Jul 17, 2013 Marc Kozak rated it really liked it  ·  review of another edition
Recommended to Marc by: NPR
Shelves: bill-nye
Did I really have any choice in writing this review? Was I always going to?

Is there something embedded in my genes that determined I would not only enjoy the act of reading books, but be tremendously curious how about my brain works as well? What aspects of my childhood environment played a subtle part in shaping my introspective being, leading me to ponder what it means to have a consciousness? How much of the act of typing these letters is under my conscious control, and are there parts of my
...more
Michael
Sep 06, 2011 Michael rated it did not like it  ·  review of another edition
David Eagleman's Incognito sets itself as a book which attempts to illuminate the unconscious workings of the inner mind, how perceptions form the world around us and the underpinnings of perception itself. Given Eagleman's background and current scientific status as an active researcher in the science of vision and perception I had expected a book much like Jospeh LeDoux's Synaptic Self; that is a book which gives not only a thorough historical perspective of the subject but a strong explanatio ...more
Cheryl Gatling
The more I read this book, the less I liked it. He starts out by talking about how many brain processes function automatically, without our conscious self being aware of it, or having control over it. I enjoyed reading the summaries of interesting research studies, and the tales of people who were brain-damaged in different ways. But all of this leads up to a discussion of how we should reform the justice system. He writes, and I quote, that "criminals should always be treated as incapable of ha ...more
Gendou
Apr 13, 2013 Gendou rated it really liked it  ·  review of another edition
Shelves: non-fiction, biology
This book starts off with a really poor introduction. Poor, because it tries too hard, is hyperbolic, and contains two glaring errors!

More on those later. The book runs the gambit of freshman-level psychology with the Freud, the subconscious, chicken sexing (not as dirty as it sounds), priming, synesthesia, etc. It introduces a theory of mind based on a team of rivals, which is pretty neat.

The author puts in his two cents on the justice system. He calls for less emphasis on modifiability rather
...more
Megan
Oct 09, 2011 Megan rated it it was ok
Shelves: non-fiction, science
The first half of the book was fascinating, and I found myself telling everyone about it as I was reading. It is an interesting notion to think that we really have no control over many things we attribute to free will.

I found, though, that the chapter on culpability in relation to crime rubbed me the wrong way, somehow. He built his theories up to the point where it seemed as though he wanted to take any responsibility for anything we do away from us, attibuting every bad action to neurological
...more
« previous 1 3 4 5 6 7 8 9 99 100 next »
topics  posts  views  last activity   
Book Nerds: Sept/Oct Book Selection 5 8 Nov 11, 2014 02:54PM  
  • Brain Bugs: How the Brain's Flaws Shape Our Lives
  • The Tell-Tale Brain: A Neuroscientist's Quest for What Makes Us Human
  • The Ego Trick: In Search Of The Self
  • Self Comes to Mind: Constructing the Conscious Brain
  • The Other Brain: From Dementia to Schizophrenia, How New Discoveries about the Brain Are Revolutionizing Medicine and Science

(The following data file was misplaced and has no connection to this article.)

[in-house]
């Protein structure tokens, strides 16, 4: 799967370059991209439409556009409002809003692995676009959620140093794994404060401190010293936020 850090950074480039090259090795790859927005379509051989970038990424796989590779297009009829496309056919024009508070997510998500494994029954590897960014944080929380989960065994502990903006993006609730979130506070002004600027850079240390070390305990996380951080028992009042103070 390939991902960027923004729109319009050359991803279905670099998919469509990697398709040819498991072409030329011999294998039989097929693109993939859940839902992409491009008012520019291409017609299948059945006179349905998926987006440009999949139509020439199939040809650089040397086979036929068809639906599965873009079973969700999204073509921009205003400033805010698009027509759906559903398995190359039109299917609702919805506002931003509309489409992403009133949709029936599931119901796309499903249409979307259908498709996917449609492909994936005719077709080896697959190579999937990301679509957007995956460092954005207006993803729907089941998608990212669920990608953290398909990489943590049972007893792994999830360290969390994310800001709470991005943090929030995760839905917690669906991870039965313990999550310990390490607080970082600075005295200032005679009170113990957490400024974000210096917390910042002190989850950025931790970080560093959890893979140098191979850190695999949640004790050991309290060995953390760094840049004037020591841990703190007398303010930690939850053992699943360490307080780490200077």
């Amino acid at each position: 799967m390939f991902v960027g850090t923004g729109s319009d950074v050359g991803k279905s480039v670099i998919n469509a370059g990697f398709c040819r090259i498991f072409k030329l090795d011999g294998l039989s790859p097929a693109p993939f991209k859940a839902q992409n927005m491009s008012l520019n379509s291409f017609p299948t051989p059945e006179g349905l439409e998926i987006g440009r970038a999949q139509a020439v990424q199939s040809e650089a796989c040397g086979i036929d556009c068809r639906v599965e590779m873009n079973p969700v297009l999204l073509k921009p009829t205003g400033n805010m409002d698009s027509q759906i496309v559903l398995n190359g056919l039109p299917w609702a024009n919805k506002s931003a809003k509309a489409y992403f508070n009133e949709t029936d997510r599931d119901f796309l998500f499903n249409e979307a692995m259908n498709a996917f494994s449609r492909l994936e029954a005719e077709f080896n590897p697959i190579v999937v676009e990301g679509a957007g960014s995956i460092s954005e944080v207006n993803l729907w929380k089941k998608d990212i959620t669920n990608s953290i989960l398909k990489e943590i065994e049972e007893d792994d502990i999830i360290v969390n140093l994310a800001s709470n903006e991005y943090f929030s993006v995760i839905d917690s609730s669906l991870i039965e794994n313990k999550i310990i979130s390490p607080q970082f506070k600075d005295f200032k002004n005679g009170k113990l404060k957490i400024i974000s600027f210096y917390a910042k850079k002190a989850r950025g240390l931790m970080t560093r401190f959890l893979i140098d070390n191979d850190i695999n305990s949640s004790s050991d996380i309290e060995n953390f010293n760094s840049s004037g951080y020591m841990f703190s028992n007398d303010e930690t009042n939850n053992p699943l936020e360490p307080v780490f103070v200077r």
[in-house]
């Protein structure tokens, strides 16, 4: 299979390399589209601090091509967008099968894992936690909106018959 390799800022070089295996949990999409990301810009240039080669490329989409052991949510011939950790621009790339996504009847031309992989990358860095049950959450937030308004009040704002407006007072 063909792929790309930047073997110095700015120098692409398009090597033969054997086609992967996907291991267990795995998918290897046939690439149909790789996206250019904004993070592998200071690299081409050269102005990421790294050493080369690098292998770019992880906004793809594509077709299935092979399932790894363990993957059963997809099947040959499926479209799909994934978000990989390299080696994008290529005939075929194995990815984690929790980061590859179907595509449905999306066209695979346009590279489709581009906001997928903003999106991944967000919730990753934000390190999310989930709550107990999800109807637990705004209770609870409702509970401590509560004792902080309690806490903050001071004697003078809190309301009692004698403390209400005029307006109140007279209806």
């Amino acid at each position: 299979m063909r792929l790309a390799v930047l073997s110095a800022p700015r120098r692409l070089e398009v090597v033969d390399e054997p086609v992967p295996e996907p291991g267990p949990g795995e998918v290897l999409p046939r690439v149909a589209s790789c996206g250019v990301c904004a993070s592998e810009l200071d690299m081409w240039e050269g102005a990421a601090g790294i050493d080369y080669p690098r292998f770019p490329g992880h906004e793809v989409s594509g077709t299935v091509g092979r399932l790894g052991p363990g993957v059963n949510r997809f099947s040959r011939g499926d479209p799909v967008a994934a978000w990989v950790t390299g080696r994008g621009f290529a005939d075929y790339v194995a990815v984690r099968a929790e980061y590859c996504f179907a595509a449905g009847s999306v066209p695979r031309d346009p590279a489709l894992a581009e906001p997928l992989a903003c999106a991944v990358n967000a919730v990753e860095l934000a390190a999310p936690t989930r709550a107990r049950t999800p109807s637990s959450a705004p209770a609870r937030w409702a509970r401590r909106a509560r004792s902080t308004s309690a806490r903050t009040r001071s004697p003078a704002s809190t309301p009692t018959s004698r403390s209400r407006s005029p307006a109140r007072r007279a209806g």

• Who's in Charge? Free Will and the Science of the Brain
  • The Belief Instinct: The Psychology of Souls, Destiny, and the Meaning of Life
  • The Self Illusion: Why There is No 'You' Inside Your Head [Extract]
  • Connectome: How the Brain's Wiring Makes Us Who We Are
  • Synaptic Self: How Our Brains Become Who We Are
  • The Most Human Human: What Talking with Computers Teaches Us About What It Means to Be Alive
  • Out of Character: Surprising Truths About the Liar, Cheat, Sinner (and Saint) Lurking in All of Us
  • Sleights of Mind: What the Neuroscience of Magic Reveals about Our Everyday Deceptions
  • The Compass of Pleasure: How Our Brains Make Fatty Foods, Orgasm, Exercise, Marijuana, Generosity, Vodka,  Learning, and Gambling Feel So Good
  • The Hidden Brain: How Our Unconscious Minds Elect Presidents, Control Markets, Wage Wars, and Save Our Lives
  • The Mind and the Brain: Neuroplasticity and the Power of Mental Force
  • The Optimism Bias: A Tour of the Irrationally Positive Brain
  • The Mind's Eye
2883386
David Eagleman is a neuroscientist, a New York Times bestselling author, and a Guggenheim Fellow. During the day he runs a neuroscience research laboratory at Baylor College of Medicine in the Texas Medical Center in Houston. At night he writes. His books have been translated into 23 languages.
More about David Eagleman...

Share This Book



“Imagine for a moment that we are nothing but the product of billions of years of molecules coming together and ratcheting up through natural selection, that we are composed only of highways of fluids and chemicals sliding along roadways within billions of dancing cells, that trillions of synaptic conversations hum in parallel, that this vast egglike fabric of micron-thin circuitry runs algorithms undreamt of in modern science, and that these neural programs give rise to our decision making, loves, desires, fears, and aspirations. To me, that understanding would be a numinous experience, better than anything ever proposed in anyone's holy text.” 42 likes
“Instead of reality being passively recorded by the brain, it is actively constructed by it.” 26 likes
More quotes…